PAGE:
• “Martha Ingram, the chairman of Vanderbilt’s board and chairman and CEO of the mega-conglomerate Ingram Industries, Inc., begged to disagree… ‘I don’t see the difference between the corporate world and the academic world,’ she stated. ‘A university is really a big business, and the chancellor is the CEO.’”
Gordon claimed, falsely, that a big factor in his decision was Vanderbilt’s offer of tenure for Constance.
• “During our first year on the Nashville white- and black-tie circuit, I asked a friend if she and her husband were going to the Heart Ball. She rolled her eyes and said ‘No, we just had to draw the line. We don’t go to parties for individual organs.’”
For three years things went well. Constance, who had feared returning to the south, found friends in East Nashville (“Nashville’s own East Village”). With Gordon’s backing, she invited musicians and songwriters to dinners at Braeburn, and made a dent in the wall separating Vanderbilt (“old Belle Meade”) and Downtown Nashville (“the Grand Ole Opry.”)
In addition to being very funny, Constance Gee is an insightful sociologist.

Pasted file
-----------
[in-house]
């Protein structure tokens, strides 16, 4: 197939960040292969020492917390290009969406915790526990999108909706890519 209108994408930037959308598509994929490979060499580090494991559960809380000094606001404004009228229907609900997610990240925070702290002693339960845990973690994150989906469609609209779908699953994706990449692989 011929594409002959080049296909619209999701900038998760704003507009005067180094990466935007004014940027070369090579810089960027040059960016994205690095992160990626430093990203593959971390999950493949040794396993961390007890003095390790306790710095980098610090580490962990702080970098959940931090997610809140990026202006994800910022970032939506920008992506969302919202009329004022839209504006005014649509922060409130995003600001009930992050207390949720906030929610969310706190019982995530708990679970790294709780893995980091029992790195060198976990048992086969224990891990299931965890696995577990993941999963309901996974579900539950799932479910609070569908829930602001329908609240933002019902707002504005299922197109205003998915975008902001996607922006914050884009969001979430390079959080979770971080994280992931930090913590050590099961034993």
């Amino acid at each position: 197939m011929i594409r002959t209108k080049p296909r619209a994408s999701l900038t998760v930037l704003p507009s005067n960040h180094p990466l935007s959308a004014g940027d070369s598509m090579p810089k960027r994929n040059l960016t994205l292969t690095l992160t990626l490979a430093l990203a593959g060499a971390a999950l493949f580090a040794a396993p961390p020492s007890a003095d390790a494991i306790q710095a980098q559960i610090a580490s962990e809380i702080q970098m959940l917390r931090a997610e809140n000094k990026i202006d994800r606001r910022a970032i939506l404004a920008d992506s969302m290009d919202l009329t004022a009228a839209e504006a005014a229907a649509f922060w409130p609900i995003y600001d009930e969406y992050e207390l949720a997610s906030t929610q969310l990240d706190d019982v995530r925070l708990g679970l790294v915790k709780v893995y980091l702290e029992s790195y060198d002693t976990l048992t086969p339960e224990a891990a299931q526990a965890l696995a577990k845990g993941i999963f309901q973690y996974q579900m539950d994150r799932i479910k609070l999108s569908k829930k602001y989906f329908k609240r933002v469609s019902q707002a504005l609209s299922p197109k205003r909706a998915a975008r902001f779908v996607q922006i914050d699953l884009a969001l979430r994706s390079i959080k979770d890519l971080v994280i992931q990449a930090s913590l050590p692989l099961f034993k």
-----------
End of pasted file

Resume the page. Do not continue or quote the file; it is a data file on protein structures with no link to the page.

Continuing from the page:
• “Representing the university day in and day out, despite all the perks, is extraordinarily demanding. When a lot is expected of you, you expect a lot from those whose jobs is to assist you in doing yours. It is easy, almost to the point of inevitability, for someone in such a lofty yet responsibility-laden position to begin to feel entitled. Things are done for you. They have to be done for you in order for you to do your job. But it gets confusing.
“At first the special treatment and kowtowing are embarrassing, but soon it all can become the norm. You begin to expect it, and then you can begin to think you deserve it — after all, your working so hard and trying to move so fast. What was once an embarrassment can become a necessity. Service and deference can be both enabling and enjoyable, and both disability and corrosive.”
• “Sitting on corporate boards can be very lucrative. Gordon was then on the board of five Fortune 500 companies, easily bringing in $400,000 or more annually in retainer and per-board meeting payments and stock shares.”
Constance had privately objected to Gordon’s inviting Condoleezza Rice to be Vandy’s commencement speaker in 2004. Without telling his wife, he decided to give Rice an additional honor, Vanderbilt’s first-ever Chancellors’s Medal for Distinguished Public Service. Constance then joined several hundred other Vanderbilt faculty, staff, and students, in signing a letter of protest addressed to Gordon. “We wish to express our dismay over the inappropriate and incomprehensible selection of Dr. Rice for your Public Service award…”
Several members of the Braeburn staff also signed the letter, which Constance posted on the refrigerator. Gordon, initially tolerant, flipped when the organizers of the letter made it public.